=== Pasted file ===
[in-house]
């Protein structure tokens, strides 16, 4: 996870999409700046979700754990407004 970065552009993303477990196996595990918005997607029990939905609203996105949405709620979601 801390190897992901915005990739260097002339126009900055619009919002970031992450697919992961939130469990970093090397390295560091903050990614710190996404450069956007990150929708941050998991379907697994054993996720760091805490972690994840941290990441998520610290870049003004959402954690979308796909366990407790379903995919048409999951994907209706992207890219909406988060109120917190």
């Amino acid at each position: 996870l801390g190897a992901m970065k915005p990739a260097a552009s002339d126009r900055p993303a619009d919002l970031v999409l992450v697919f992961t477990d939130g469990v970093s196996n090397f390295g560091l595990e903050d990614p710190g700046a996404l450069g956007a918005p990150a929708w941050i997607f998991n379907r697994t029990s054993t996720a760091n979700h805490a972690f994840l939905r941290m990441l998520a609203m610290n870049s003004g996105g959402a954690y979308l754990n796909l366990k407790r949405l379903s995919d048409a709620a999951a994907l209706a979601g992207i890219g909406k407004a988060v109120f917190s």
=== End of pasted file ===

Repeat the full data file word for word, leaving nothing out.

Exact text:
[in-house]
């Protein structure tokens, strides 16, 4: 996870999409700046979700754990407004 970065552009993303477990196996595990918005997607029990939905609203996105949405709620979601 801390190897992901915005990739260097002339126009900055619009919002970031992450697919992961939130469990970093090397390295560091903050990614710190996404450069956007990150929708941050998991379907697994054993996720760091805490972690994840941290990441998520610290870049003004959402954690979308796909366990407790379903995919048409999951994907209706992207890219909406988060109120917190």
């Amino acid at each position: 996870l801390g190897a992901m970065k915005p990739a260097a552009s002339d126009r900055p993303a619009d919002l970031v999409l992450v697919f992961t477990d939130g469990v970093s196996n090397f390295g560091l595990e903050d990614p710190g700046a996404l450069g956007a918005p990150a929708w941050i997607f998991n379907r697994t029990s054993t996720a760091n979700h805490a972690f994840l939905r941290m990441l998520a609203m610290n870049s003004g996105g959402a954690y979308l754990n796909l366990k407790r949405l379903s995919d048409a709620a999951a994907l209706a979601g992207i890219g909406k407004a988060v109120f917190s």